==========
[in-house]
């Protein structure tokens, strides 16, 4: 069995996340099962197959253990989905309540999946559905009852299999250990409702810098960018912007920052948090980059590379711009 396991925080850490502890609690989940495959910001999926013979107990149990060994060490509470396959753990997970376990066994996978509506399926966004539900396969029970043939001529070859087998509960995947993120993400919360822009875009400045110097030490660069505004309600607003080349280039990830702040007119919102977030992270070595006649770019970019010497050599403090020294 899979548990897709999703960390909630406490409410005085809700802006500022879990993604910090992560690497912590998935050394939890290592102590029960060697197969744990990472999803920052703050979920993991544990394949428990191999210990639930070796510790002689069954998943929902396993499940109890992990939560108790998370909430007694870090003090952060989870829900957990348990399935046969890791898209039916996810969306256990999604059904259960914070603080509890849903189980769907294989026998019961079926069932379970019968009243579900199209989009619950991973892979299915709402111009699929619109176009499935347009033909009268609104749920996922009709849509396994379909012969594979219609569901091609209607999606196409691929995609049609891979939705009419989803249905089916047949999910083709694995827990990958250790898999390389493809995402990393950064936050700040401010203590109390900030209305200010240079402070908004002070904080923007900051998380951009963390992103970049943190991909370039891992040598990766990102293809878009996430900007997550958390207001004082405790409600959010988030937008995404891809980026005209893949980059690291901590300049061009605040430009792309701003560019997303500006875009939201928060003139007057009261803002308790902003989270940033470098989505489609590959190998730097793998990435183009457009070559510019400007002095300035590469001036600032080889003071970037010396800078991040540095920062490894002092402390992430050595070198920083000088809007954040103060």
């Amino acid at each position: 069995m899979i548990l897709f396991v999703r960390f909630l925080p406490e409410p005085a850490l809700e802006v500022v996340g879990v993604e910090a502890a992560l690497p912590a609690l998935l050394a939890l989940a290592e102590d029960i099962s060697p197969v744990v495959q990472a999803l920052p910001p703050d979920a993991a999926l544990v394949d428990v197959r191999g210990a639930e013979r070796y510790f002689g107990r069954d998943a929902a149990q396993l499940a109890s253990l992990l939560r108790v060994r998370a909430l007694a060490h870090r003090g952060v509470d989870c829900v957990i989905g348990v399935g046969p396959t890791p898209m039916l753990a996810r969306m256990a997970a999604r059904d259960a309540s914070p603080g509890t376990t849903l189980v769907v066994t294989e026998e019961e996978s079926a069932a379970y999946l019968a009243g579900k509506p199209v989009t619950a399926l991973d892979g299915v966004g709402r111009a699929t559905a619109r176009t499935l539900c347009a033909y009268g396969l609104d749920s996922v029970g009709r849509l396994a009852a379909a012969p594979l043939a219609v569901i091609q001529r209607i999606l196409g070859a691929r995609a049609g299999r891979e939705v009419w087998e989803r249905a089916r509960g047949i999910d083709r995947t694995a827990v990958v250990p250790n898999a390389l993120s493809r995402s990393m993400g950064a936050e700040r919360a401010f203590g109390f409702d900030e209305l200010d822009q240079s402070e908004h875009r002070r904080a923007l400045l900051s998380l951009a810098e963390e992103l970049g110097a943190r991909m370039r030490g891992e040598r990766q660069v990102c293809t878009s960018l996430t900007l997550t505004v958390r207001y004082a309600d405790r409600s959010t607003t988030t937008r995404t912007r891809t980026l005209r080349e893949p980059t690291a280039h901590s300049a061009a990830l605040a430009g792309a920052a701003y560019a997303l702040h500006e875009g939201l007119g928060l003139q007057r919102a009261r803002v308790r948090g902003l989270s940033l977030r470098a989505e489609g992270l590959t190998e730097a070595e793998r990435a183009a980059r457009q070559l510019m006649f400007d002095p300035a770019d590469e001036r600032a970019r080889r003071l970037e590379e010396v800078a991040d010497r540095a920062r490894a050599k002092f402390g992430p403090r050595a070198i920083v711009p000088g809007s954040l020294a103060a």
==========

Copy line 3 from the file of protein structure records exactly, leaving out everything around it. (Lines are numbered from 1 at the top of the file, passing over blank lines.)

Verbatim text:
């Amino acid at each position: 069995m899979i548990l897709f396991v999703r960390f909630l925080p406490e409410p005085a850490l809700e802006v500022v996340g879990v993604e910090a502890a992560l690497p912590a609690l998935l050394a939890l989940a290592e102590d029960i099962s060697p197969v744990v495959q990472a999803l920052p910001p703050d979920a993991a999926l544990v394949d428990v197959r191999g210990a639930e013979r070796y510790f002689g107990r069954d998943a929902a149990q396993l499940a109890s253990l992990l939560r108790v060994r998370a909430l007694a060490h870090r003090g952060v509470d989870c829900v957990i989905g348990v399935g046969p396959t890791p898209m039916l753990a996810r969306m256990a997970a999604r059904d259960a309540s914070p603080g509890t376990t849903l189980v769907v066994t294989e026998e019961e996978s079926a069932a379970y999946l019968a009243g579900k509506p199209v989009t619950a399926l991973d892979g299915v966004g709402r111009a699929t559905a619109r176009t499935l539900c347009a033909y009268g396969l609104d749920s996922v029970g009709r849509l396994a009852a379909a012969p594979l043939a219609v569901i091609q001529r209607i999606l196409g070859a691929r995609a049609g299999r891979e939705v009419w087998e989803r249905a089916r509960g047949i999910d083709r995947t694995a827990v990958v250990p250790n898999a390389l993120s493809r995402s990393m993400g950064a936050e700040r919360a401010f203590g109390f409702d900030e209305l200010d822009q240079s402070e908004h875009r002070r904080a923007l400045l900051s998380l951009a810098e963390e992103l970049g110097a943190r991909m370039r030490g891992e040598r990766q660069v990102c293809t878009s960018l996430t900007l997550t505004v958390r207001y004082a309600d405790r409600s959010t607003t988030t937008r995404t912007r891809t980026l005209r080349e893949p980059t690291a280039h901590s300049a061009a990830l605040a430009g792309a920052a701003y560019a997303l702040h500006e875009g939201l007119g928060l003139q007057r919102a009261r803002v308790r948090g902003l989270s940033l977030r470098a989505e489609g992270l590959t190998e730097a070595e793998r990435a183009a980059r457009q070559l510019m006649f400007d002095p300035a770019d590469e001036r600032a970019r080889r003071l970037e590379e010396v800078a991040d010497r540095a920062r490894a050599k002092f402390g992430p403090r050595a070198i920083v711009p000088g809007s954040l020294a103060a």